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Winger man dies in Erskine accident

A man from Winger, Minn., was killed late Monday afternoon when his van rear-ended a semi-trailer stopped at a railroad crossing in Erskine, Minn., on U.S. Highway 2.

A man from Winger, Minn., was killed late Monday afternoon when his van rear-ended a semi-trailer stopped at a railroad crossing in Erskine, Minn., on U.S. Highway 2.

According to the Minnesota State Patrol, a 2009 International semi driven by Nicholas Hemingson, 51, of Coon Rapids, Minn., was eastbound on Highway 2 at 4:38 p.m. when it stopped at the railroad crossing that runs through the Polk County city about 60 miles east of Grand Forks.

An eastbound 2000 Dodge Caravan, driven by the Winger man, rear-ended the semi, which was hauling a cargo trailer that contained flammable liquid, a patrol dispatcher said.

The truck, because of its cargo, was required to stop at the railroad tracks. But the liquid was far enough from the impact site that it did not pose a hazard, the dispatcher said.

The name of the driver of the van was not released Monday until relatives were notified.

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The death was the 15th within three days on Minnesota highways, an unusuall toll that included several multi-victim collisions, one that killed six.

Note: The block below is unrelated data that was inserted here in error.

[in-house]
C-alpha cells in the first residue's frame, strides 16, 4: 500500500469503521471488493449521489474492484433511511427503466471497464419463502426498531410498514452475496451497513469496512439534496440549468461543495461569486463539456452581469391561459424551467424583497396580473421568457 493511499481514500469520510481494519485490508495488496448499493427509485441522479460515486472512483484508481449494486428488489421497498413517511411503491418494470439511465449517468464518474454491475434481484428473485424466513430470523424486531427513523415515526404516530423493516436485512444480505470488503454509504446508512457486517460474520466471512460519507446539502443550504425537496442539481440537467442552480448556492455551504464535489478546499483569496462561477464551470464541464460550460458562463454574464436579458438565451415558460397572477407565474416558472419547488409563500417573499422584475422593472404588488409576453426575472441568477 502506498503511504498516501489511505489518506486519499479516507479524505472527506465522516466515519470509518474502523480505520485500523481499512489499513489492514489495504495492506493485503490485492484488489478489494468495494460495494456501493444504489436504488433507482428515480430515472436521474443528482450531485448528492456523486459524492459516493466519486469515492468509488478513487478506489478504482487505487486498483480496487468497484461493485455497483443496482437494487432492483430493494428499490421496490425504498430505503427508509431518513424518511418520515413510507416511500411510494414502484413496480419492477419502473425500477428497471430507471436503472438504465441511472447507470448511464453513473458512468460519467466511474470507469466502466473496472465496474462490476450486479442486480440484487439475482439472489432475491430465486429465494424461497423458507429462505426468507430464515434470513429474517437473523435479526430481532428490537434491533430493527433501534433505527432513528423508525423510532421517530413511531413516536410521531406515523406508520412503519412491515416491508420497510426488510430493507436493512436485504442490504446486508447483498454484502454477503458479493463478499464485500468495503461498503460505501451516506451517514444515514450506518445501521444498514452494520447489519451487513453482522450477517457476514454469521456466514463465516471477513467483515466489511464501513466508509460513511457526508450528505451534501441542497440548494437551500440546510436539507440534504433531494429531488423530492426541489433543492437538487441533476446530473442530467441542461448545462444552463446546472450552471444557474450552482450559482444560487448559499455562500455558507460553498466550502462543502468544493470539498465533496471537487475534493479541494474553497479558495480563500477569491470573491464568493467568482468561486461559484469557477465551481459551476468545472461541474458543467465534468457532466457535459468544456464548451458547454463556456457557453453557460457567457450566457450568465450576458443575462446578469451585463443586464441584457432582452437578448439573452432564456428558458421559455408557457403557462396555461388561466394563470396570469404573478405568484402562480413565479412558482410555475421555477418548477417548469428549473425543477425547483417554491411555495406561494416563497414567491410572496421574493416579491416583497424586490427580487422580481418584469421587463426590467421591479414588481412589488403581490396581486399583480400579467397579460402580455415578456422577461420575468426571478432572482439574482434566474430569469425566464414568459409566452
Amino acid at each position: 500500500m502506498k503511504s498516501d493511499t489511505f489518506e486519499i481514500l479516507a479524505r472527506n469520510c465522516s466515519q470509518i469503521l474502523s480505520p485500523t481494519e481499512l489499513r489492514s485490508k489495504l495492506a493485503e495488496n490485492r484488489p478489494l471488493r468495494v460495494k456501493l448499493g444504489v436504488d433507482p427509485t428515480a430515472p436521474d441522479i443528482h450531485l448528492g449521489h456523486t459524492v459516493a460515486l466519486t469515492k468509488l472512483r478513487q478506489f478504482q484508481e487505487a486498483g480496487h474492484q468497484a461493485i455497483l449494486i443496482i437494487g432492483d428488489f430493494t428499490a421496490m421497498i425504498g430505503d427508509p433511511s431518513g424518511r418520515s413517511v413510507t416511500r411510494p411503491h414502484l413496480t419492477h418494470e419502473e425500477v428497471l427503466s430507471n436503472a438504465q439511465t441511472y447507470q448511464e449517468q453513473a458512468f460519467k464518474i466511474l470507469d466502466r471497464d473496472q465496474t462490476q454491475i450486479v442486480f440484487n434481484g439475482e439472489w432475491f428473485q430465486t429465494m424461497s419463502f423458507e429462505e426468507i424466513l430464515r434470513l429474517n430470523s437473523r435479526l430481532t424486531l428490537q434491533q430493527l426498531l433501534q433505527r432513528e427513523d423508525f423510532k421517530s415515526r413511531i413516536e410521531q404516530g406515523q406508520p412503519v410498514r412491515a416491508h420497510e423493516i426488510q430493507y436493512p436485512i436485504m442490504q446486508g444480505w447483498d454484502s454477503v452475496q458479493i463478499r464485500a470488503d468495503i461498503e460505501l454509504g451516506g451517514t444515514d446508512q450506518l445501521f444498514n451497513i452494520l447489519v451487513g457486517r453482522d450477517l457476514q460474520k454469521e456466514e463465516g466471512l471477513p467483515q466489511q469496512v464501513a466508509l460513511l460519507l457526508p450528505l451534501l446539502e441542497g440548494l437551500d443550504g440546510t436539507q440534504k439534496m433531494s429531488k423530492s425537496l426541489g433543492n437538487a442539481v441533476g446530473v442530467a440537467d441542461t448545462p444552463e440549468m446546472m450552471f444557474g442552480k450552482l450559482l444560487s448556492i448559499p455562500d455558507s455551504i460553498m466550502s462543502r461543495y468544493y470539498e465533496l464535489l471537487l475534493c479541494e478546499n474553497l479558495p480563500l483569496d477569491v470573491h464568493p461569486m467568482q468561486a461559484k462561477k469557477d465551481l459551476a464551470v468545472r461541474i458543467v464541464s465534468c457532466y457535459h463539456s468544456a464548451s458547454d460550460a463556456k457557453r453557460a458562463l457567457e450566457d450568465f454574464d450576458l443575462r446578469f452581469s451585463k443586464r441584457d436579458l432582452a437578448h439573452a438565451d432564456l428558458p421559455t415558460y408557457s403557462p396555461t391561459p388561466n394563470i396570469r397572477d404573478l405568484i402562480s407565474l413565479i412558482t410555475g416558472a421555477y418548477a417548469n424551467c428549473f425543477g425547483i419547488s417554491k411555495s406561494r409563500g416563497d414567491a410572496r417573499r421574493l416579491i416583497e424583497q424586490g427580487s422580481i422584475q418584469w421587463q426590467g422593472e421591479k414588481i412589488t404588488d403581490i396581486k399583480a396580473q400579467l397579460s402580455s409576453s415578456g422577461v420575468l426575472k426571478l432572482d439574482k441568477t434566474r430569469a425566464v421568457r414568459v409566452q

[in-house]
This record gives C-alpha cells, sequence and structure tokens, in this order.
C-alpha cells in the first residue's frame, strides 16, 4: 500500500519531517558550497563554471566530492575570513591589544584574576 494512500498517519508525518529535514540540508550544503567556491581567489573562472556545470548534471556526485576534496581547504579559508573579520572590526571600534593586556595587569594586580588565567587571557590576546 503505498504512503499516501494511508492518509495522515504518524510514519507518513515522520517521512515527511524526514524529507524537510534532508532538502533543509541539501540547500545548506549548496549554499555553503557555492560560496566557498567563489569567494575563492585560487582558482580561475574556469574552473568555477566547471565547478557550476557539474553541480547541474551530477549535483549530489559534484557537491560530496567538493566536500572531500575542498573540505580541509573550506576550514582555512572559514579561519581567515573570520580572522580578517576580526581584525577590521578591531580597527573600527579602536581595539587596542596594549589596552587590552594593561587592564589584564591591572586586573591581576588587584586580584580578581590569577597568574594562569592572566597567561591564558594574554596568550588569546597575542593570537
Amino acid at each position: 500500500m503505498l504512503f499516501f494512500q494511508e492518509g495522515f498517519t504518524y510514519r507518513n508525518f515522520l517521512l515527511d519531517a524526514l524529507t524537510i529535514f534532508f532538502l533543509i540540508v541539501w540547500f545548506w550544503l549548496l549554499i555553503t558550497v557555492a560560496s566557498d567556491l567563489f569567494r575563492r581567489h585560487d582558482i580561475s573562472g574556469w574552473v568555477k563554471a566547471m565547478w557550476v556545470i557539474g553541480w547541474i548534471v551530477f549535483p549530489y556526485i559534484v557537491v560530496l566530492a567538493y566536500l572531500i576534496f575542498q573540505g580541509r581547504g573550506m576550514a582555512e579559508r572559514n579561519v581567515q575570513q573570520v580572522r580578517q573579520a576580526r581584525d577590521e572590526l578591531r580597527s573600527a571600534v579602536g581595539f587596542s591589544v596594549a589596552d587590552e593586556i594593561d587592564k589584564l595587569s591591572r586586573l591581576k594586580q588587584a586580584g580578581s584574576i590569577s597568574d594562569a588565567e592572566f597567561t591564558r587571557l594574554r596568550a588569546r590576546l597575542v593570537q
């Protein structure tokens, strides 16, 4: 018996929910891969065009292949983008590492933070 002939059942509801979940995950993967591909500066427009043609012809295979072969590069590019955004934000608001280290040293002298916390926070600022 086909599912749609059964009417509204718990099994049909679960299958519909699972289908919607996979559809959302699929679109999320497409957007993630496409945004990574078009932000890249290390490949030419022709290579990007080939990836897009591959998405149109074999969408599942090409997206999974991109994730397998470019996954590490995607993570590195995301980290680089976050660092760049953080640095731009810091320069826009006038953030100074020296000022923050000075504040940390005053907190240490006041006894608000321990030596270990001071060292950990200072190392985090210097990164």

Information about whether speed or other factors were involved in the Erskine fatality wasn't available Monday. But it happened in a reduced-speed zone through Erskine, the dispatcher said.

Hemingson was wearing a seat belt and was not injured.

The Caravan was totaled.

Earlier Monday, only about a half mile away on the same highway, another rear-ending accident injured an Erskine man, said the patrol dispatcher. Derek Holthusen, 21, was driving a 1992 Toyota Corolla west in the left lane of Highway 2 about 10:45 a.m. on the west side of Erskine when he ran into the trailer of a Minnesota Department of Transportation truck.

Holthusen had a small bump on his head and complained of a sore left elbow. Patrol troopers advised him to seek medical treatment.

The Corolla was totaled.

The dispatcher said there is no construction in the area that could explain the two accidents at Erskine.

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Usually there aren't two accidents there in six months, he said.

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